*Update* Adam Fullerton and Austin Guttery have dropped their bid for council. Kim Welch, Matt Wood and Philip Kingston will be running for the seat.* 

Unlike 2015, when incumbent Philip Kingston faced no challengers, the election this May is turning into an actual race. As of Monday, three challengers had filed paperwork to run for the District 14 seat, and while he hasn’t submitted his documents yet, Kingston will seek a third term in office.

“I’m trying to think of something funny to say,” Kingston wrote in an email confirming his reelection efforts. “1) I’m not running. I’m strolling. 2) Of course. How else would I get enough bad salmon and rubber chicken in my diet? 3) Of course. It’s the only reason people laugh at my jokes.”

We found something not before seen in a local race when we started looking into two of Kingston’s challengers, 20-something roommates Adam Fullerton and Austin Guttery, who are both UNT grads. Reached by phone this afternoon, Fullerton claimed he was not, in fact, in the campaign and had never pulled papers, ever though his paperwork has been filed with the city.

“I’m not running, I don’t know what you’re talking about,” Fullerton says before hastily hanging up on us.

Guttery, a local video editor who works with The Ticket (96.7 FM), says that’s par for the course for his Town Hill Lane housemate. “He doesn’t like the mainstream media,” Guttery says. “That’s about what I’d expect from him, hanging up.”

When asked if their candidacy is part of some sort of Andy Kaufman-style prank, Fullerton assures us he’s running a real campaign, albeit one with an odd motivation.

“I’m basically running so that someone else who is running doesn’t win,” he says, at first refusing to identify the person but then confirming that he hopes to block Fullerton from gaining the seat. “I don’t have a platform yet. I just don’t want this other person to win.”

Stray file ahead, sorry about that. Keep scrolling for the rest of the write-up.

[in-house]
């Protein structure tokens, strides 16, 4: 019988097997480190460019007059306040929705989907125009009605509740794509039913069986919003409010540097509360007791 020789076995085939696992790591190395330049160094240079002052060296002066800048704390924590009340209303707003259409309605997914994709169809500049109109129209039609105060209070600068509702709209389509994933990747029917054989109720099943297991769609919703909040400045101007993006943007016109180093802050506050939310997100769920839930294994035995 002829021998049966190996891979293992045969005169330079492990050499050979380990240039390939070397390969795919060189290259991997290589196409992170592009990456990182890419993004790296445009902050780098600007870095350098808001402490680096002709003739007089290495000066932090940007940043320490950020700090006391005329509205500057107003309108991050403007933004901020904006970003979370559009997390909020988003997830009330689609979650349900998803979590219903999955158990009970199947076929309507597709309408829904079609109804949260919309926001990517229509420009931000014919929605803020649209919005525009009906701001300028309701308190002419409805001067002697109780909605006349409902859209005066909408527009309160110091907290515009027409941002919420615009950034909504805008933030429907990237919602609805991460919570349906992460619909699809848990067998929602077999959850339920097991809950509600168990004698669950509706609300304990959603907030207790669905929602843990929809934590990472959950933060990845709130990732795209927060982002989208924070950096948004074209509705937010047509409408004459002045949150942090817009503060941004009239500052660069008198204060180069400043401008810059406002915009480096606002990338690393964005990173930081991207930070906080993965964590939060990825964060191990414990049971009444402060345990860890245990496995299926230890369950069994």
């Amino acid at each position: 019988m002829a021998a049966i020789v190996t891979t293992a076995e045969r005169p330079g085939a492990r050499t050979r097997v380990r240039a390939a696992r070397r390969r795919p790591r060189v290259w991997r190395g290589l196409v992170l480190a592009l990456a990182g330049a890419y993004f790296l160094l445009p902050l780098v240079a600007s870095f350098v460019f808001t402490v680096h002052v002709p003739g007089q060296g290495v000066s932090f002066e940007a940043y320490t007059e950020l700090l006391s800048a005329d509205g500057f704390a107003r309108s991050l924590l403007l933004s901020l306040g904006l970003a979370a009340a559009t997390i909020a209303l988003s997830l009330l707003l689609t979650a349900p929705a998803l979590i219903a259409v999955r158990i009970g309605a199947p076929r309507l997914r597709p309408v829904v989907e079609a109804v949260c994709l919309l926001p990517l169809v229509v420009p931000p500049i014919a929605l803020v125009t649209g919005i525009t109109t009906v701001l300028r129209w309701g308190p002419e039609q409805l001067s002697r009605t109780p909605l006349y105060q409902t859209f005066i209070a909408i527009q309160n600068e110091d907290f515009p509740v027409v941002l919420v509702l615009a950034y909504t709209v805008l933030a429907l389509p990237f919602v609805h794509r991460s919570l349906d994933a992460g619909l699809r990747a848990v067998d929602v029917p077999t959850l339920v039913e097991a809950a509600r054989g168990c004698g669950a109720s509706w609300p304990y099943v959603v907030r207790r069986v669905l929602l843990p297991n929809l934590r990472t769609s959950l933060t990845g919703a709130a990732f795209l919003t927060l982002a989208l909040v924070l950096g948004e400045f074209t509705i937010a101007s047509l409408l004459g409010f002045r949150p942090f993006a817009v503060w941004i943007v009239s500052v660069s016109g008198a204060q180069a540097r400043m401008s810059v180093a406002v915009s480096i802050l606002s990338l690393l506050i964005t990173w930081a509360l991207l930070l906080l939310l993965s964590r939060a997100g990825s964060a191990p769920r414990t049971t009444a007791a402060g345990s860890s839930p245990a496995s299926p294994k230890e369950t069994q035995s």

Downtown resident Kim Welch, a magazine publisher who grew up in our neighborhood and attended Bryan Adams High School, has also thrown his hat in the ring. After spending 14 years in New York City, he would like to see Dallas adopt a number of policies he felt were effective, including better management of construction projects, improved options for biking/walking and neighborhood beat cops.

“The infrastructure (in New York) is so solid, I would like to see us move in that direction,” Welch says. “The planning doesn’t work here. We have to change how we plan to change how we think as a city.”

Over in our neighborhood’s other race, Council District 9, candidate Arthur Adams has filed to run against incumbent Mark Clayton, who has yet to pull papers but has confirmed his intent to seek a second term. We haven’t spoken to Adams yet and will post more on that race when there’s more to say.

The filing deadline for the May 6 general election is Feb. 17, leaving another month for more candidates to join the race.

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